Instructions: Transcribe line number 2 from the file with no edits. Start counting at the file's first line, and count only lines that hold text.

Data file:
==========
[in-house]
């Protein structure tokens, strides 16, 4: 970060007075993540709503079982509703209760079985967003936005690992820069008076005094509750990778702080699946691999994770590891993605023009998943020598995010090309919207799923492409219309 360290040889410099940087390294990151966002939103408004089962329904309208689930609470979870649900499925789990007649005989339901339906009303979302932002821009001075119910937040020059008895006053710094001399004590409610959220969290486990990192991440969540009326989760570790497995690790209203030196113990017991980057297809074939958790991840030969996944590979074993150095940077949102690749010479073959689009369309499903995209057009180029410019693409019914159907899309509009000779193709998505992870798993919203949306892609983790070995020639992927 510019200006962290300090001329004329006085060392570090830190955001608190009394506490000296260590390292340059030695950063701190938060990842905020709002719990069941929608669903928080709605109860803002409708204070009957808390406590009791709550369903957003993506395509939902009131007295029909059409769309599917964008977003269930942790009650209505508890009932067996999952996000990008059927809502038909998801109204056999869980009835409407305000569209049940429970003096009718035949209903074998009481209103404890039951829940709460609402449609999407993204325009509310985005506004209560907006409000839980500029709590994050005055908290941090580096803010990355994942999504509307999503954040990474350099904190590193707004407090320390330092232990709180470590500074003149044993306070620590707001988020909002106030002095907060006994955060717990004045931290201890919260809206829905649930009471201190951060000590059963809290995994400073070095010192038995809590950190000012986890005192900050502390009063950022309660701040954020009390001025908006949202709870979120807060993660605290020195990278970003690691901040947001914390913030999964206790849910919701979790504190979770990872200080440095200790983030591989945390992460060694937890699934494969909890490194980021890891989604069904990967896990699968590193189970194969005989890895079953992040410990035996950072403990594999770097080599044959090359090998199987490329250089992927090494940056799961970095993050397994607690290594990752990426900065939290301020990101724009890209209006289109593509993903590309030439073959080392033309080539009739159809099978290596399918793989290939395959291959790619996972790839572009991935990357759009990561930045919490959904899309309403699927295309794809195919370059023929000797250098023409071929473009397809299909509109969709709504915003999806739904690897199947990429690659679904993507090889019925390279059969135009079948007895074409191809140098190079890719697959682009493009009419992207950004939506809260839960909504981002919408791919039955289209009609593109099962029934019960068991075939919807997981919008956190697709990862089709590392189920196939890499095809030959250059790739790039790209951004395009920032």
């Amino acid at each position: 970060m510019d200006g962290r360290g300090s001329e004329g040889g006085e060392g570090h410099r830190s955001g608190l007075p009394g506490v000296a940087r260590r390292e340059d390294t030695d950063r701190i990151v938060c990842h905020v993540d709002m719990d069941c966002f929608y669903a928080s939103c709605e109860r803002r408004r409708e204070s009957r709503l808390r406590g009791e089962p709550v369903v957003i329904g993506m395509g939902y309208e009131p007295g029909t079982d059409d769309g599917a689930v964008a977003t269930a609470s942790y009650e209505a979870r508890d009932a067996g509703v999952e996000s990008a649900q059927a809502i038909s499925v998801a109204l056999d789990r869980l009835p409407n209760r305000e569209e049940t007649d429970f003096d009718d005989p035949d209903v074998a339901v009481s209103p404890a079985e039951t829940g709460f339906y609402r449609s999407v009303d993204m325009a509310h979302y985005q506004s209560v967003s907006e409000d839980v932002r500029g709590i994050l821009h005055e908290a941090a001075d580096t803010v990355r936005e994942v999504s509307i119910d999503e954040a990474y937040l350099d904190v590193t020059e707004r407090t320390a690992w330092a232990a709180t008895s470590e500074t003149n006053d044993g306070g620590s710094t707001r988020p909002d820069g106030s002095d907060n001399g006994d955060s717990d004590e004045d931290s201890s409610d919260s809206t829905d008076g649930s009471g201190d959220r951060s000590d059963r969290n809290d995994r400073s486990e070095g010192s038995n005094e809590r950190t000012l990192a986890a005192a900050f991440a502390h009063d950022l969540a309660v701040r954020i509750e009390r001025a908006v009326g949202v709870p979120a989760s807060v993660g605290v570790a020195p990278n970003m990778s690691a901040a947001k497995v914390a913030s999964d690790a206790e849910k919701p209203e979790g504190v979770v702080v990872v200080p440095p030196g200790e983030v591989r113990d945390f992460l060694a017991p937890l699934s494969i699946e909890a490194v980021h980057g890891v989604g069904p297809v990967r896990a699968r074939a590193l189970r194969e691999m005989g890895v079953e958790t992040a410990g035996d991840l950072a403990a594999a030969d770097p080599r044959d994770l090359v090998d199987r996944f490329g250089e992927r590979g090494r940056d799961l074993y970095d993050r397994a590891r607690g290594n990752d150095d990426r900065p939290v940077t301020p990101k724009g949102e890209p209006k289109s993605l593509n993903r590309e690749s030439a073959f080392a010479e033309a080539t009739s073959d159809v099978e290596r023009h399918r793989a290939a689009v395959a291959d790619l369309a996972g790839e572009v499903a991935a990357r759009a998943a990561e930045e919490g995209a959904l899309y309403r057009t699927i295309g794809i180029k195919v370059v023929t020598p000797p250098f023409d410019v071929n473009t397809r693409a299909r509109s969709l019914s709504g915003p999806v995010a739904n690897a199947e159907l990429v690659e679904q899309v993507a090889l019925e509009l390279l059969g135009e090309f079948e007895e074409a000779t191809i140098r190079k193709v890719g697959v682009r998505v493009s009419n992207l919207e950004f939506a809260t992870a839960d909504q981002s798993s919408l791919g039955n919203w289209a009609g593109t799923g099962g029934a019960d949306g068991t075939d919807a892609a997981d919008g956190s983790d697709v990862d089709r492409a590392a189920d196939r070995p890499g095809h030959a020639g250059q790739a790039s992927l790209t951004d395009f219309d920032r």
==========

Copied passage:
């Protein structure tokens, strides 16, 4: 970060007075993540709503079982509703209760079985967003936005690992820069008076005094509750990778702080699946691999994770590891993605023009998943020598995010090309919207799923492409219309 360290040889410099940087390294990151966002939103408004089962329904309208689930609470979870649900499925789990007649005989339901339906009303979302932002821009001075119910937040020059008895006053710094001399004590409610959220969290486990990192991440969540009326989760570790497995690790209203030196113990017991980057297809074939958790991840030969996944590979074993150095940077949102690749010479073959689009369309499903995209057009180029410019693409019914159907899309509009000779193709998505992870798993919203949306892609983790070995020639992927 510019200006962290300090001329004329006085060392570090830190955001608190009394506490000296260590390292340059030695950063701190938060990842905020709002719990069941929608669903928080709605109860803002409708204070009957808390406590009791709550369903957003993506395509939902009131007295029909059409769309599917964008977003269930942790009650209505508890009932067996999952996000990008059927809502038909998801109204056999869980009835409407305000569209049940429970003096009718035949209903074998009481209103404890039951829940709460609402449609999407993204325009509310985005506004209560907006409000839980500029709590994050005055908290941090580096803010990355994942999504509307999503954040990474350099904190590193707004407090320390330092232990709180470590500074003149044993306070620590707001988020909002106030002095907060006994955060717990004045931290201890919260809206829905649930009471201190951060000590059963809290995994400073070095010192038995809590950190000012986890005192900050502390009063950022309660701040954020009390001025908006949202709870979120807060993660605290020195990278970003690691901040947001914390913030999964206790849910919701979790504190979770990872200080440095200790983030591989945390992460060694937890699934494969909890490194980021890891989604069904990967896990699968590193189970194969005989890895079953992040410990035996950072403990594999770097080599044959090359090998199987490329250089992927090494940056799961970095993050397994607690290594990752990426900065939290301020990101724009890209209006289109593509993903590309030439073959080392033309080539009739159809099978290596399918793989290939395959291959790619996972790839572009991935990357759009990561930045919490959904899309309403699927295309794809195919370059023929000797250098023409071929473009397809299909509109969709709504915003999806739904690897199947990429690659679904993507090889019925390279059969135009079948007895074409191809140098190079890719697959682009493009009419992207950004939506809260839960909504981002919408791919039955289209009609593109099962029934019960068991075939919807997981919008956190697709990862089709590392189920196939890499095809030959250059790739790039790209951004395009920032």